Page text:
from the internet-of-things-that-shouldn't-need-internet dept.
The app and servers are dead. The CEO scrubbed his LinkedIn page. No one is responding.
The entire company seems to have abruptly shut down just before the weekend, breaking users' cloud-dependent smart-home setups without warning. Users say the service has been down for three days now despite the company status page saying, "All Services Online." The company forums are down, and no one is replying to users on social media.
[....] Insteon is (or, more likely, "was") a smart home company that produced a variety of Internet-connected lights, thermostats, plugs, sensors, and of course, the Insteon Hub. At the core of the company was Insteon's propriety networking protocol, which was a competitor to more popular and licensable alternatives like Z-Wave and Zigbee.
[....] With its servers down, the Insteon app appears worthless, and users' automations and schedules have stopped working. Many of Insteon's wall switches were actual electrical switches, so the worst that will ever happen is that they become dumb switches.
Every dark internet cloud has a cat 6 lining. This isn't as bad as cloud connected pet feed fooders no longer working. Or cloud connected exercise machines not working or restricting features with new pay walls. Or Smart TVs spying on you and displaying ads during a live sporting event.
Smart home company Insteon and its parent company, Smartlabs Inc., suddenly disappeared last week. In what will probably be remembered as one of the most notorious smart home shutdowns ever, Insteon decided to turn off its cloud servers without giving customers any warning at all, surprise-bricking many smart home devices that relied on the Insteon cloud.
[...] Insteon has finally updated its website (archive here) and pinned a goodbye message to the top of every page a full week after its surprise liquidation. The statement—which is not attributed to anyone—says that the company is going out of business because of the pandemic and supply chain problems. The company looked for a buyer but couldn't find one.
The statement reads, in part:
In 2019, the onset of the global pandemic brought unforeseen disruption to the market, but the company continued to move forward. However, the subsequent (and enduring) disruption to the supply chain caused by the pandemic proved incredibly difficult and the company engaged in a sales process in November, 2021. The goal was to find a parent for the company and continue to invest in new products and the technology. The process resulted in several interested parties, and a sale was expected to be realized in the March timeframe. Unfortunately, that sale did not materialize. Consequently, the company was assigned to a financial services firm in March to optimize the assets of the company.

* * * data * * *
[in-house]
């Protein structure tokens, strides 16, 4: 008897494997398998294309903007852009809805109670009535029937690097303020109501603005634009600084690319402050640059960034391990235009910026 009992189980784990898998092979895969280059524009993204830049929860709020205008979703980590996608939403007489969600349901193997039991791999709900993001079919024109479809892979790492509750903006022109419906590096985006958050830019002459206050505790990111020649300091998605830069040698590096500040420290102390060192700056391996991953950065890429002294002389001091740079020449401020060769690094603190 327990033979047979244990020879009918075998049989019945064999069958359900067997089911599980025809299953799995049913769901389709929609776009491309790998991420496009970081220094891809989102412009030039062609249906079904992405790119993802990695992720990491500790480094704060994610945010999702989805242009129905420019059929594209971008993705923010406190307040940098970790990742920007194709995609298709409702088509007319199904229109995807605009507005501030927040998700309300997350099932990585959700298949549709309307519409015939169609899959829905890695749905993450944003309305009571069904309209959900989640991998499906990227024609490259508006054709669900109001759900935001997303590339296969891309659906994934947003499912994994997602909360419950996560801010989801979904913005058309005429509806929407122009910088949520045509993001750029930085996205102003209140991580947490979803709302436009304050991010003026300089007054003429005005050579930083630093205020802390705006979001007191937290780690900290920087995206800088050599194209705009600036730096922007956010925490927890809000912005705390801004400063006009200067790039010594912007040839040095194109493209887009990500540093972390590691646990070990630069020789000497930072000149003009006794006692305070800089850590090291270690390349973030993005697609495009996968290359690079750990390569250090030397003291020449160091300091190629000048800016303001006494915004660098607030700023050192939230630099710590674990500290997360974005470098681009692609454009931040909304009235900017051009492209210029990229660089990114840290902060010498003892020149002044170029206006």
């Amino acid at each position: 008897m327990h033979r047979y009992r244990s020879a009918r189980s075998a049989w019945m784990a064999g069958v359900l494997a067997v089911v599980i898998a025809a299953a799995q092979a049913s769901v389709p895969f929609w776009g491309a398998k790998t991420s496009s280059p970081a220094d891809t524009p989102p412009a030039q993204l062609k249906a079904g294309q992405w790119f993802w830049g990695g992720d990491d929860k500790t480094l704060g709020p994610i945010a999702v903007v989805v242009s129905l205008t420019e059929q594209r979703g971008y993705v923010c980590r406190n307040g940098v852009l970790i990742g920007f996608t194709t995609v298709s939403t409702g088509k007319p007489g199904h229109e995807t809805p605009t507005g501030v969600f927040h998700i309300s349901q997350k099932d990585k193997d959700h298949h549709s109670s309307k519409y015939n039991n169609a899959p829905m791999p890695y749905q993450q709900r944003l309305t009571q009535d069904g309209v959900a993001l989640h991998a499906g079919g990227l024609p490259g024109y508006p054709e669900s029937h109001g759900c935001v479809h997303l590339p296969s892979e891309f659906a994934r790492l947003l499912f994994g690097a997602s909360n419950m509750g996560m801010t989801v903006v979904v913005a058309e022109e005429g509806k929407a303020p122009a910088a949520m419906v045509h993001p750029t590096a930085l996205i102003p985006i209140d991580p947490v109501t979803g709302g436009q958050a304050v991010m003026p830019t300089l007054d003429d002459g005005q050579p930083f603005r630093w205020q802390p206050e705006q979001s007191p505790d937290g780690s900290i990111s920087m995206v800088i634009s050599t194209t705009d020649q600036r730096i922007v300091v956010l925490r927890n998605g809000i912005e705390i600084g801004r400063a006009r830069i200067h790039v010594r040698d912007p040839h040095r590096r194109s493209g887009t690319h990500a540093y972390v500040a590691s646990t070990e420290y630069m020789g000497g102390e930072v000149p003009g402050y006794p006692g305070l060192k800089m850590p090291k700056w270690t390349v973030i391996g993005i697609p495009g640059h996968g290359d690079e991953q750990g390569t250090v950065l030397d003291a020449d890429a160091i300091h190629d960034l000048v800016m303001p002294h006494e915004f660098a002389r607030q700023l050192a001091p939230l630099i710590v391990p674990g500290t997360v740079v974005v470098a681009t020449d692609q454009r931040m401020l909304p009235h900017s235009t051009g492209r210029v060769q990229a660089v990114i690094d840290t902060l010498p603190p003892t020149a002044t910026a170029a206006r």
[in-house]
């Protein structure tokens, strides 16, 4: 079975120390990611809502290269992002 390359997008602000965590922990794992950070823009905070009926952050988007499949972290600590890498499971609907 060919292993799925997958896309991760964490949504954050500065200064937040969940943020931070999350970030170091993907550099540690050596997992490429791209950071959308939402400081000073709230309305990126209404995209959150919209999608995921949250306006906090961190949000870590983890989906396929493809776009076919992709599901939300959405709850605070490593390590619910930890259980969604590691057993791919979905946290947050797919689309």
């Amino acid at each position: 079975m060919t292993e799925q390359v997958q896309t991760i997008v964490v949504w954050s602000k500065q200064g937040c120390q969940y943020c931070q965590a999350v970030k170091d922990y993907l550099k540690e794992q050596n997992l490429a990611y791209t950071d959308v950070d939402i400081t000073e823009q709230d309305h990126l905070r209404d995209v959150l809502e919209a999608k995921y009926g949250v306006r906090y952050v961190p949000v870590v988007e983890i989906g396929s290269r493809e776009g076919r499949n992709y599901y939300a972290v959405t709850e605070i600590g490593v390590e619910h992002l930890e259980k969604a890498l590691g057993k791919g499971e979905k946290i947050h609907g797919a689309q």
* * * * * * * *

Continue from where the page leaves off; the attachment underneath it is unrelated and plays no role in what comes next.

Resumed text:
[...] Insteon ends its statement by saying, "We hope that the Insteon community understands the tireless efforts by all the employees to serve our customers, and [we] deeply apologize to the community."
Previous Story: Insteon Looks Dead—Just Like its Users' Smart Homes
The Internet of things — aka the tendency to bring Internet connectivity to devices whether they need them or not — has provided no shortage of both tragedy and comedy. "Smart" locks that are easy to bypass, "smart" fridges that leak your email credentials, or even "smart" barbies that spy on toddlers are all pretty much par for the course in an industry with lax privacy and security standards.
Even your traditional hot tub isn't immune from the stupidity. Hot tub vendor SmartTub thought it might be nice to control your hot tub from your phone (because walking to the tub and quickly turning a dial is clearly too much to ask).
But like so many IOT vendors more interested in the marketing potential than the reality, they allegedly implemented it without including basic levels of security standards for their website administration panel, allowing hackers to access and control hot tubs, all over the planet. And not just SmartTub brands, but numerous brands from numerous manufacturers, everywhere [. . . .]
For those who need reminders, let us not forget prior SN (horror) stories:
- IoT Pet feeders that stop feeding pets
- Peloton treadmills
- Insteon smart home lighting and other controls
- Smart male chastity devices that won't unlock, need metal grinder to remove